“Hate has no place in Huntington Beach,” said Mayor Kim Carr and she and the majority of the city council Monday night attempted to match words with actions by approving three items related to rebutting the reputation of the community as a hotbed of white supremacy.
The council voted in favor of:
- a declaration to denounce all hate crimes and reaffirms the city’s commitment to safety and inclusiveness for all;
- a declaration denouncing any movements promoting or supporting white supremacy in the community;
- co-sponsorship of a virtual event on April 11 with Orange County Human Relations and directing staff to coordinate a “Diversity, Equity and Inclusion Event” at the city’s Central Park on April 18.
The council approved the three items with six members in favor and Councilmember Erik Peterson abstaining on the first two. He said, “I don’t like declarations that don’t do anything. I just can’t vote for this.” He did support the third.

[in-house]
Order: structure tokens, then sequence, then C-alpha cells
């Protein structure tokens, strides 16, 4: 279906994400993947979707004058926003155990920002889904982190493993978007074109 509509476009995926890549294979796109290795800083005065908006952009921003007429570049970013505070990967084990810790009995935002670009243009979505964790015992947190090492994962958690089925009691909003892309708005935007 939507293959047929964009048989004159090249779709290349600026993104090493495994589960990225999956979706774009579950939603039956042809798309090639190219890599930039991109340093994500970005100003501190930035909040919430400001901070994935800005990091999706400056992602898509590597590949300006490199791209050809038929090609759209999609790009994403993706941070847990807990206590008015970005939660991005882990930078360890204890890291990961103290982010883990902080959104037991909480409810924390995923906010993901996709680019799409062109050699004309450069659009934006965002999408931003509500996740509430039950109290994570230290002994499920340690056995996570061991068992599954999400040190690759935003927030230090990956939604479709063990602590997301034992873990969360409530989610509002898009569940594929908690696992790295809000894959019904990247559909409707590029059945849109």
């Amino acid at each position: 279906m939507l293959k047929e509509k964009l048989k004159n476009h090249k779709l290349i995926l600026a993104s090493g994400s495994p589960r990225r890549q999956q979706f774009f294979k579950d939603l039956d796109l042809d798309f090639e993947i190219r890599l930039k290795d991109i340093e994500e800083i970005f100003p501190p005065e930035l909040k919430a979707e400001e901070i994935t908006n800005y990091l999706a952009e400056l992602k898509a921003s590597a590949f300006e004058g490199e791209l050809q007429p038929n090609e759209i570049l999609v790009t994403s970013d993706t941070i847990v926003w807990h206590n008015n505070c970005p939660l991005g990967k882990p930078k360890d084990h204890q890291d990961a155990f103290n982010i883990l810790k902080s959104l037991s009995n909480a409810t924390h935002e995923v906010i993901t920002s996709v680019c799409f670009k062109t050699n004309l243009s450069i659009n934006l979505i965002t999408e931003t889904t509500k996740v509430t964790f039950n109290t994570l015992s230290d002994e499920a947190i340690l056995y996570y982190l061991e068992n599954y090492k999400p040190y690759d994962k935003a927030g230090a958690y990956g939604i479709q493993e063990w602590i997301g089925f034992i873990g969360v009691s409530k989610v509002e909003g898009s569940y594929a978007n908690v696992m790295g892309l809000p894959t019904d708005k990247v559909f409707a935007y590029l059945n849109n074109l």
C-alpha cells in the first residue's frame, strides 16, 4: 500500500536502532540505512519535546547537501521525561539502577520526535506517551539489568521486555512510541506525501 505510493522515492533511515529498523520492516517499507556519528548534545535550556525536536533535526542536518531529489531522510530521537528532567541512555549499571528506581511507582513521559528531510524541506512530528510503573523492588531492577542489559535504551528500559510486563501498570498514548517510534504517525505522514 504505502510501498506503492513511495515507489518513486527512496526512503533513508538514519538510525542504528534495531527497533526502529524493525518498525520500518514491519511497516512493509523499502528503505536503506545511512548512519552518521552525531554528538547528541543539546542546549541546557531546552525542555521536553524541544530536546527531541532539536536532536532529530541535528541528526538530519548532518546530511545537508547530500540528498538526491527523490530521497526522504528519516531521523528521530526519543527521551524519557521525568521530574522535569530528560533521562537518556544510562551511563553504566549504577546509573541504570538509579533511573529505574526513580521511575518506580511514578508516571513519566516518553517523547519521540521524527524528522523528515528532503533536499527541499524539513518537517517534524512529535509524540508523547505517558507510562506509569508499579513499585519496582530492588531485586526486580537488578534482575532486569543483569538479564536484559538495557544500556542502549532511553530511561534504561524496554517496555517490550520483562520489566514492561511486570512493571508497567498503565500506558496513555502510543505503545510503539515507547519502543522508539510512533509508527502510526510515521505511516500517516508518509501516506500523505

Among the measures that the city would adopt to support efforts against racism is to list and post on the city’s website hate crime incidents in the city.
The most recent impetus for the council’s action is the announcement of a planned rally on Sunday, April 11 by a group calling itself “White Lives Matter.”
In the public comments segment at the beginning of the meeting, numerous speakers urged the council to take action to combat not only “hate crimes” but also the perception that Huntington Beach was a dangerous or racially bigoted community.
Interim police chief Julian Harvey sought to assure members of the public and the council of the police department’s intentions, saying, “We approach each of these events with equity” and “we will be prepared.”
The next regularly scheduled meeting of the city council is to be held on Monday, April 19 in the Civic Center.
Categories: Huntington Beach